Title
The US Constitution

Article IV

Federalism—the division of the powers of self-government between the states and the federal government—is one of the central principles of the Constitution and arguably the most original American contribution to the world’s fund of political experience. Essential to its functioning are the presence and actions of the states. While the relationship between state and federal government is defined in a number of different places in the Constitution, Article IV is the part that seeks to define how the states relate to one another. The states had often been at cross purposes under the Articles of Confederation (despite their attempt to foster “amity” among them), and the Framers consciously sought to create a more harmonious framework for interstate relations.

Perhaps the best known provision of Article IV is that which requires that each state give “full faith and credit” (a phrase carried over from the Articles of Confederation) to the “acts, records, and judicial proceedings” of the other states. This prevents states from passing judgment on each other’s actions and limits the disruptive potential of having fifty separate jurisdictions. A driver licensed in one state, for example, can drive in all the others. The operation of this clause has not been without controversy, however. This has particularly been true with regard to questions involving marriage and divorce, areas of life primarily regulated by state law. The presence of different state laws defining grounds for divorce and periods of residency required for filing, for example, was a topic of controversy for much of the twentieth century until the coming of “no fault” divorce laws in many states in the later part of the century. Today a more controversial topic is whether the recognition by some states of same-sex marriages makes such unions valid in all the states under Article IV. Many states have legislated to the contrary, and many legal scholars hold that such an exercise of the states’ right to enact public policy provisions is not subject to challenge under the “full faith and credit” clause.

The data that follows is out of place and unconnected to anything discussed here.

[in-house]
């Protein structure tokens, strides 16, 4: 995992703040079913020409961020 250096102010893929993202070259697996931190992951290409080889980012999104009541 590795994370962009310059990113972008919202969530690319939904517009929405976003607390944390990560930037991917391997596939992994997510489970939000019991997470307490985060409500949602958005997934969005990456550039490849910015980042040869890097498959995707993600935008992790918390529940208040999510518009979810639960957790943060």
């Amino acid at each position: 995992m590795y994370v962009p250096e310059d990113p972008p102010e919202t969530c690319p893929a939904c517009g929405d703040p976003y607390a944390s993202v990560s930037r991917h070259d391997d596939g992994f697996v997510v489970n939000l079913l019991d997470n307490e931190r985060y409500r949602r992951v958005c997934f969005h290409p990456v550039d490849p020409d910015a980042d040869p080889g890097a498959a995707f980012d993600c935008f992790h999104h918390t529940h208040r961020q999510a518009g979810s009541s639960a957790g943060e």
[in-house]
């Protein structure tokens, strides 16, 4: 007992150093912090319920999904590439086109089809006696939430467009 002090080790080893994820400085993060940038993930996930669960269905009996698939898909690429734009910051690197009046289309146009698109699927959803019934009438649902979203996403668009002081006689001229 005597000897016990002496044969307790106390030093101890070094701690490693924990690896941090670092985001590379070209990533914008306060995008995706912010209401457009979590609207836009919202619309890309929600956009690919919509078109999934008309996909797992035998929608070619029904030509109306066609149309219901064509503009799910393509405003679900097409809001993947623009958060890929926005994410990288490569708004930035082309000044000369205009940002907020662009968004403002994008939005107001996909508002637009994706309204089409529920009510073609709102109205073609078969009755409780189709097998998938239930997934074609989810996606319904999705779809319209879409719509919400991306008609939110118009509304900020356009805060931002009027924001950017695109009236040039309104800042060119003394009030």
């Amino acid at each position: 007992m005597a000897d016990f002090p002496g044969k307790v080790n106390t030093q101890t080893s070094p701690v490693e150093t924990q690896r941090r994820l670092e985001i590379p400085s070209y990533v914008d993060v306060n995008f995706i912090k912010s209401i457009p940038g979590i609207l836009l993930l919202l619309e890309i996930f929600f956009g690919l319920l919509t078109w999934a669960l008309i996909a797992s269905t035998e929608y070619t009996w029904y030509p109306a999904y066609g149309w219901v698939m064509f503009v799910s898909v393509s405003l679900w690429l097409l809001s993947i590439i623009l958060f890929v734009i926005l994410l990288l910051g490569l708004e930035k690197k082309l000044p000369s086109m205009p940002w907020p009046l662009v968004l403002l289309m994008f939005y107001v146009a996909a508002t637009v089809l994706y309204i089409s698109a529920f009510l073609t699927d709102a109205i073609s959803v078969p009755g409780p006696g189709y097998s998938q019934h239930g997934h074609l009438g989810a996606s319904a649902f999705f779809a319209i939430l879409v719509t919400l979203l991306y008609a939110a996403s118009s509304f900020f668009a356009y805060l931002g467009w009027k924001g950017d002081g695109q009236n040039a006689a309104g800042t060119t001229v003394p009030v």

Article IV also provides that the citizens of one state are entitled to the “privileges and immunities” of citizens in other states. This has been broadly interpreted to insure the right of Americans to travel to or through all states and to settle in any one of them, one of the several ways Article IV helps to underpin the physical mobility that is so much a part of American society. Generally, a state may not discriminate against citizens of other states in matters of fundamental rights. This does not mean, however, that states cannot make any distinctions. States may, for example, charge its citizens lower tuition at its public colleges and universities or charge out-of-state hunters more for a license. Such matters do not involve fundamental rights.

Article IV also exerts an important influence on law enforcement in the United States through its requirement that those who commit crimes in one state and flee to another be returned for prosecution. This is a frequent occurrence usually accomplished by a process popularly known as extradition. Occasionally a governor may delay or even refuse to act on such a request, expressing doubts about whether the fugitive will be accorded fair treatment. The text of the amendment, however, leaves no space for such actions.

Finally, it should be mentioned that Article IV authorizes the admission of new states and stipulates that new states may not be carved out of existing states without the latter’s consent. While there have been no states admitted since Alaska and Hawaii in the late 1950s, the prospect is always there. Probably the most active statehood movement at present is found in the District of Columbia.

Broad and various in its application, Article IV provides the constitutional basis for the generally harmonious relations that exist among the American states. One measure of its success, perhaps, is that this is an area of our public life that Americans take for granted.

William C. Lowe, PhD
Dean and Professor of History
Ashford University

published September 2010

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